San Francisco Goes Gotham for 5-Year-Old Batman, Thanks To Make-A-Wish Foundation
This may be the most adorable thing to ever happen: the city of San Francisco is going Gotham for a day on Nov. 15 for the sake of a very excitable five-year-old boy. You might remember that Gotham City is the fictional home of Batman, and the Make-A-Wish foundation is transforming Miles, 5, who has leukemia, into Bat-kid for the day, and San Fran into his Gotham lair. With the help of thousands of volunteers and Make-A-Wish, Miles will take part in a massive "Batventure" that will span the entire city.
After rescuing a damsel in distress from the cable car tracks in Nob Hill, and capturing the Riddler in the act of robbing a downtown vault, Batman will eat his lunch at the Burger Bar in San Francisco – directly above Union Square. While at Burger Bar, he will get a call on his batphone to go to the window – where he will look down and see a huge group of volunteers jumping up and down asking for Batman’s help. Why?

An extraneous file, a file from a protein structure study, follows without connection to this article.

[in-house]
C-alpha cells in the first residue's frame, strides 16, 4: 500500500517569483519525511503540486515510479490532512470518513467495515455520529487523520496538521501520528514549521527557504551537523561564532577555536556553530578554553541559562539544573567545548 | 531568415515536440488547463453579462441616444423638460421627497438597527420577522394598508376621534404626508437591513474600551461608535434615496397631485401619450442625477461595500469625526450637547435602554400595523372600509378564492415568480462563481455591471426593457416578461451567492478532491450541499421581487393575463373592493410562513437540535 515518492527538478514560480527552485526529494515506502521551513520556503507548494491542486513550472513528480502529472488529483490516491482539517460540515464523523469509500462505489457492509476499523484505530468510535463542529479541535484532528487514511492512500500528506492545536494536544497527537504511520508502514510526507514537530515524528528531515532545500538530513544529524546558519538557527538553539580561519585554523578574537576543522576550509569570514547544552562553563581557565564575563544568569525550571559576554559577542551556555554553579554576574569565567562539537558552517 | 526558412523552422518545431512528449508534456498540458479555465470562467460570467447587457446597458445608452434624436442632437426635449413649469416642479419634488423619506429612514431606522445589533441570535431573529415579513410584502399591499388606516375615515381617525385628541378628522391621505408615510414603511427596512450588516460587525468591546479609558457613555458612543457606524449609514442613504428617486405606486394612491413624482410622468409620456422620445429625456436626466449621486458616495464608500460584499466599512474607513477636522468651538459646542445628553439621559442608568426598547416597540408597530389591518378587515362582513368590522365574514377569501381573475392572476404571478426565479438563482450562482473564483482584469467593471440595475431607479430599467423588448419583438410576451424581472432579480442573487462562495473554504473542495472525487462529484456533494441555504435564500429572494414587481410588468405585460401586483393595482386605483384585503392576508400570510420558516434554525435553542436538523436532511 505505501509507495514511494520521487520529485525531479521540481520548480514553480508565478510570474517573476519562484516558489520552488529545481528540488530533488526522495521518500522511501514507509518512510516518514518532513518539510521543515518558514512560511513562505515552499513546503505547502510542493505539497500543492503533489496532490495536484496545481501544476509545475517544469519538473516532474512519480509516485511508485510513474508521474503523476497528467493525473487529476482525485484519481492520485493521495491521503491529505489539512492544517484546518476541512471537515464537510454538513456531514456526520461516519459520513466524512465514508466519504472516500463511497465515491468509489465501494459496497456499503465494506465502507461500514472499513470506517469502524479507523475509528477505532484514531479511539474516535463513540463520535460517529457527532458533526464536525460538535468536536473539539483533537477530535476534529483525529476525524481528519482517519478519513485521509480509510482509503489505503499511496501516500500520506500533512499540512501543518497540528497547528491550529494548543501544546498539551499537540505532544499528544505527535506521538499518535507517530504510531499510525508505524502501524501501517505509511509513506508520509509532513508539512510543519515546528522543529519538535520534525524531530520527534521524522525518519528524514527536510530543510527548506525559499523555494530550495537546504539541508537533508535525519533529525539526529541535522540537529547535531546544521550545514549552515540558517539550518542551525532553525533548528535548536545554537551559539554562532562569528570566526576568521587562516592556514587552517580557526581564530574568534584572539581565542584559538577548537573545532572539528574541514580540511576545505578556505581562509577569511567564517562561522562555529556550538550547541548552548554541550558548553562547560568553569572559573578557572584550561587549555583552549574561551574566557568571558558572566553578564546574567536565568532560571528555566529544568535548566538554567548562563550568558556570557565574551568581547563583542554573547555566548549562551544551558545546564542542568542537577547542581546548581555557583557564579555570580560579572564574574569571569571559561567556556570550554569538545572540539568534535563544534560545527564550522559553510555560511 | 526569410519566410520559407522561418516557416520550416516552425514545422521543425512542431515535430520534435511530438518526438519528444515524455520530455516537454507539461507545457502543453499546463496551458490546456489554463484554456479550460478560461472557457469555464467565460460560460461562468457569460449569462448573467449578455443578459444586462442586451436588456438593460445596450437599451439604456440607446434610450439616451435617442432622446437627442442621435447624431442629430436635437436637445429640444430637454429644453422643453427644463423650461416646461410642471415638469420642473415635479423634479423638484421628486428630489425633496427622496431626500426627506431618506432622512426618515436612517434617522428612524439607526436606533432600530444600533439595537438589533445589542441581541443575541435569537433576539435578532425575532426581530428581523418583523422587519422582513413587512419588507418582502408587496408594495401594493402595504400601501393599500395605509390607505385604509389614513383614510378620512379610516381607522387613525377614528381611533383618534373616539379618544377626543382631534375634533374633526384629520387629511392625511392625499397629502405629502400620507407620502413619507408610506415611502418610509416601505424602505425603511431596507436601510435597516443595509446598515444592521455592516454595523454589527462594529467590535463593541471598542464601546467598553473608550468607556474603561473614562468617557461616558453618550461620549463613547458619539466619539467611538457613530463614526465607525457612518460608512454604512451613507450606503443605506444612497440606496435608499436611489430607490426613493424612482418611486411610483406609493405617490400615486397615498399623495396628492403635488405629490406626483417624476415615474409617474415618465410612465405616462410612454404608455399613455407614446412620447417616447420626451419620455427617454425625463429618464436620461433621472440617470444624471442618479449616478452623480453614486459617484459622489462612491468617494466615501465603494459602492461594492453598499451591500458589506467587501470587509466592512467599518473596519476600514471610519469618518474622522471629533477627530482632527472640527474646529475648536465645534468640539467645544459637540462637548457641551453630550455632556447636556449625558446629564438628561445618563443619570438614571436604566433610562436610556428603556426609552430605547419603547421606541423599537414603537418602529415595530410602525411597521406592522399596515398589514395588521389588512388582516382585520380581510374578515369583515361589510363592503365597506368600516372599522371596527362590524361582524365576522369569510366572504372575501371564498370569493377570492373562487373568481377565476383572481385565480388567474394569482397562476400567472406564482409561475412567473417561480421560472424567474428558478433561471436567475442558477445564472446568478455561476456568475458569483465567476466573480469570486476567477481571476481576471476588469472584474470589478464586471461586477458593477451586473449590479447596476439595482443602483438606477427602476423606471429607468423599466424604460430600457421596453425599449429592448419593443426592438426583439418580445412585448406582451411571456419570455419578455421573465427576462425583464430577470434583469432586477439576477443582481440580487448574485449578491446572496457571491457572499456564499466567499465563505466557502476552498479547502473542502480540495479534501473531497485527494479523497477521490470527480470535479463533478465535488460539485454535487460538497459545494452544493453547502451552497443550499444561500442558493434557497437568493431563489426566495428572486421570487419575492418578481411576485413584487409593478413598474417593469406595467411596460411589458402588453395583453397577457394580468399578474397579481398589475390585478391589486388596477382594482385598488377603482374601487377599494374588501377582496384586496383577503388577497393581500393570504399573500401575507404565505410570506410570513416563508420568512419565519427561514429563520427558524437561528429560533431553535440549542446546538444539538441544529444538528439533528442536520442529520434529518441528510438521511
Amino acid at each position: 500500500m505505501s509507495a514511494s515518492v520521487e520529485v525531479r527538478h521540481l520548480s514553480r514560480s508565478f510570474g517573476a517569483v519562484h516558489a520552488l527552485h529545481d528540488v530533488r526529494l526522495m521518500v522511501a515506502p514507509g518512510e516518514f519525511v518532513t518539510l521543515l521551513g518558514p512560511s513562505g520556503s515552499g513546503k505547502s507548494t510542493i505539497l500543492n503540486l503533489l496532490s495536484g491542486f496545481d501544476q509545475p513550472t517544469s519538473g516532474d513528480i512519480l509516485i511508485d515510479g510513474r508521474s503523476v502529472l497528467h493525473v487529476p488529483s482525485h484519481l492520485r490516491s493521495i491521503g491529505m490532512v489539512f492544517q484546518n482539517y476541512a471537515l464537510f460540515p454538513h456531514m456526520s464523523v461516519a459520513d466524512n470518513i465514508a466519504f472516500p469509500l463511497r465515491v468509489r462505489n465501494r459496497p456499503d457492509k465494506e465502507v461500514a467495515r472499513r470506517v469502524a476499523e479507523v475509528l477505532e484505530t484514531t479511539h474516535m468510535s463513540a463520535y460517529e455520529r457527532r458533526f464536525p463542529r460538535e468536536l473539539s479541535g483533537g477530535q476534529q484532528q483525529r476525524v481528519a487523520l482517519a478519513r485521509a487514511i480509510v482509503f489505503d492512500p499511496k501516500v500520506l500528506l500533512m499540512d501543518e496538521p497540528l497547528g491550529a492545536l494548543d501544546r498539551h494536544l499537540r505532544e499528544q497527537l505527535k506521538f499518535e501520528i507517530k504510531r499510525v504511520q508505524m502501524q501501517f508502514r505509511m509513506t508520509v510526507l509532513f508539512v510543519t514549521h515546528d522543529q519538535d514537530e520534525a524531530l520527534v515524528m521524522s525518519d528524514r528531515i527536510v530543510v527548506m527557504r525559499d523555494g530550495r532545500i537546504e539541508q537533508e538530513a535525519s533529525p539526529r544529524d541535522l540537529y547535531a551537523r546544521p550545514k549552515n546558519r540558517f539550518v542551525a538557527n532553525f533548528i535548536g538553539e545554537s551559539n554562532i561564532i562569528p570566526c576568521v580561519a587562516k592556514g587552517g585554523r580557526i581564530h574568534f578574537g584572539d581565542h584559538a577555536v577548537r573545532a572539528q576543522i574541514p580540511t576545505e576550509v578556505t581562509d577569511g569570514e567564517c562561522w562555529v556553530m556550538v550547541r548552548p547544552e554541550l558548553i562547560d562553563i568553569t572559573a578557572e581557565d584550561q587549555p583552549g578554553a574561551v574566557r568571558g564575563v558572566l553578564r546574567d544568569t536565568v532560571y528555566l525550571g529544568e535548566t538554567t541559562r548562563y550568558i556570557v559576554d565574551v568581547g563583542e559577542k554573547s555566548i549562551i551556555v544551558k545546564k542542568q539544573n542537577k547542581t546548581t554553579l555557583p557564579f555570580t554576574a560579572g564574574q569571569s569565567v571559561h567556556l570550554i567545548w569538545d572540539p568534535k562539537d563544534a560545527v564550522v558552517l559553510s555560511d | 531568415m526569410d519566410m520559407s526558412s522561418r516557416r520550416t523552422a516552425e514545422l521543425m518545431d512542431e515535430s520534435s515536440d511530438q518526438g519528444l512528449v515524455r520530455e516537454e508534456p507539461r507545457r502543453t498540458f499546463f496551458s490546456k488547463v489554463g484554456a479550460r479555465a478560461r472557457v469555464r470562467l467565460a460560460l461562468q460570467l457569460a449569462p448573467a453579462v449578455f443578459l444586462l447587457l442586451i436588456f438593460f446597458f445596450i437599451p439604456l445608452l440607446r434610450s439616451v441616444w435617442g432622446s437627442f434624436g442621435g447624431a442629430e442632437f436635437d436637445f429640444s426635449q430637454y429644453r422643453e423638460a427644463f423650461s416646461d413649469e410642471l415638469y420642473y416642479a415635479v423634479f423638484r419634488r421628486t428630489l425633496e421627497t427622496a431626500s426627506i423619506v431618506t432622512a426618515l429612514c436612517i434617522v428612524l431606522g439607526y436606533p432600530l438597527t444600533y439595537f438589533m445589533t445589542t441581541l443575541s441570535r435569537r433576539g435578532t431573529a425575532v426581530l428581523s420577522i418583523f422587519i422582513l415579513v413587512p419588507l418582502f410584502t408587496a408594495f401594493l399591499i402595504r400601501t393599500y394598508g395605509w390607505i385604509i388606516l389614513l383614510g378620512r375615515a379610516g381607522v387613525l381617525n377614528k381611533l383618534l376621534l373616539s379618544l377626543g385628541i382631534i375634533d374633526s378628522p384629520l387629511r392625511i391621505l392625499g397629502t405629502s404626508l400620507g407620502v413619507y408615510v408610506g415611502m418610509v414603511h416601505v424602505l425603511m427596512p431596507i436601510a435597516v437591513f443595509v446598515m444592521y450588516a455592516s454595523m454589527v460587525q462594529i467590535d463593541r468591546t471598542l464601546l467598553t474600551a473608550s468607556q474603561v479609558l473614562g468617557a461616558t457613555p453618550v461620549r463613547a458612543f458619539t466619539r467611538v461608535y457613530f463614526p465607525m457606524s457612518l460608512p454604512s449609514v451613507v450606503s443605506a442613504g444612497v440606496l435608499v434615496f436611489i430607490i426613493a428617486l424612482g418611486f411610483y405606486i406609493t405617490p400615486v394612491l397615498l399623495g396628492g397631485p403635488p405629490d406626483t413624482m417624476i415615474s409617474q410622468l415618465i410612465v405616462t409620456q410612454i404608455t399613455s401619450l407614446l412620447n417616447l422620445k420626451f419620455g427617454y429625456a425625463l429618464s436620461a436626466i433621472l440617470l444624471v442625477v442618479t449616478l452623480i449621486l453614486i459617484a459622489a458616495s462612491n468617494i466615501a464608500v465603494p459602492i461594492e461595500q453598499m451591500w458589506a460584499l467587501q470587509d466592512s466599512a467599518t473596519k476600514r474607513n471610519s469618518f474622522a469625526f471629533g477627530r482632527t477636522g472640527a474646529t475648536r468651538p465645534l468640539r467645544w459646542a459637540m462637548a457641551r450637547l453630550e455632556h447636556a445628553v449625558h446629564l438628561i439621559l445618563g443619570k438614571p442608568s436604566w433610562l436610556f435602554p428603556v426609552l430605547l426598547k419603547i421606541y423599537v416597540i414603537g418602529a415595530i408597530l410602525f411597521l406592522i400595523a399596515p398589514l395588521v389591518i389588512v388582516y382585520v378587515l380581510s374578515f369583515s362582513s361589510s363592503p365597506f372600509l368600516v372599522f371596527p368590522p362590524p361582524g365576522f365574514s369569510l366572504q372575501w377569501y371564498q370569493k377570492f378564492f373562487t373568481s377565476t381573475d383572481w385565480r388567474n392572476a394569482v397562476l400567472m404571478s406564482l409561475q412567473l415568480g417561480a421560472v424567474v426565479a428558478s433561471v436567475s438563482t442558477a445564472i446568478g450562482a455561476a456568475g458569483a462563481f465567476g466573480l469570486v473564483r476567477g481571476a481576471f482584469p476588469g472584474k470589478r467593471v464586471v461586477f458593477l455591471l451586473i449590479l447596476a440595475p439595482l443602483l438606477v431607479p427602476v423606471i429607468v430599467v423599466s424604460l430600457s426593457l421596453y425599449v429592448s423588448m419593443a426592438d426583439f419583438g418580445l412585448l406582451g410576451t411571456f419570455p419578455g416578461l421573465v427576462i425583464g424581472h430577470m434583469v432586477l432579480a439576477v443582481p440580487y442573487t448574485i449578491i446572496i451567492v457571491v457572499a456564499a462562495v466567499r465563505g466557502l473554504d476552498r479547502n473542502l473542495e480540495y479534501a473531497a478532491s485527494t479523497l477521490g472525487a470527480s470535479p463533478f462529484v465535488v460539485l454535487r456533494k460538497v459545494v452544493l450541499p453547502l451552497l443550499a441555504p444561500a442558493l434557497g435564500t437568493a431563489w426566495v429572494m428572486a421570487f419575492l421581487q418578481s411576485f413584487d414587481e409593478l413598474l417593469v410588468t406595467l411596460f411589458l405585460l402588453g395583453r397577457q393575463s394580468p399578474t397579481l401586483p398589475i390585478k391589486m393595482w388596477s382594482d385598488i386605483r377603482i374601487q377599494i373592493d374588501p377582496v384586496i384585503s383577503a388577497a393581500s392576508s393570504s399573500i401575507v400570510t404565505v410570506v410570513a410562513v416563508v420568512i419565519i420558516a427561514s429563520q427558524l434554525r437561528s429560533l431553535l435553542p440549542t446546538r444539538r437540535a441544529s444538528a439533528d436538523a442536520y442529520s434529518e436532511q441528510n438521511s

Because the Penguin will be kidnapping a famous Gotham City mascot! The getaway car will be visible on Union Square (a convertible so that everyone can see what is happening), and the chase will be on!
After catching the Penguin, Batman will make his final stop at City Hall, where the Mayor and the Police Chief of Gotham City will thank him and give him the key to the city. We plan on having hundreds of volunteers and donors collected to cheer and thank our Batman!
This isn't the first time Make-A-Wish has organized an epic superhero adventure. In 2010, 13-year-old Eric Martin, aka "Electron Boy" got to help Spiderman rid Seattle's streets of crime. The adventure culminated in a Space Needle showdown, during which Martin saved the city from Dr. Dark and Blackout Boy.
Make-a-Wish is famous for being inventive in their wish-granting, often with results that go far beyond the kids that dream the big dreams. In 2003, nine-year-old Ben Duskin worked with a LucasArts game designer to come up with Ben's Game, in which a skateboarding Ben battled chemo and cancer. Two years later, kids in hospitals around the world were playing the game (which had been translated into nine languages), and the Dalai Lama was honoring Ben at the "Unsung Heroes of Compassion" ceremony.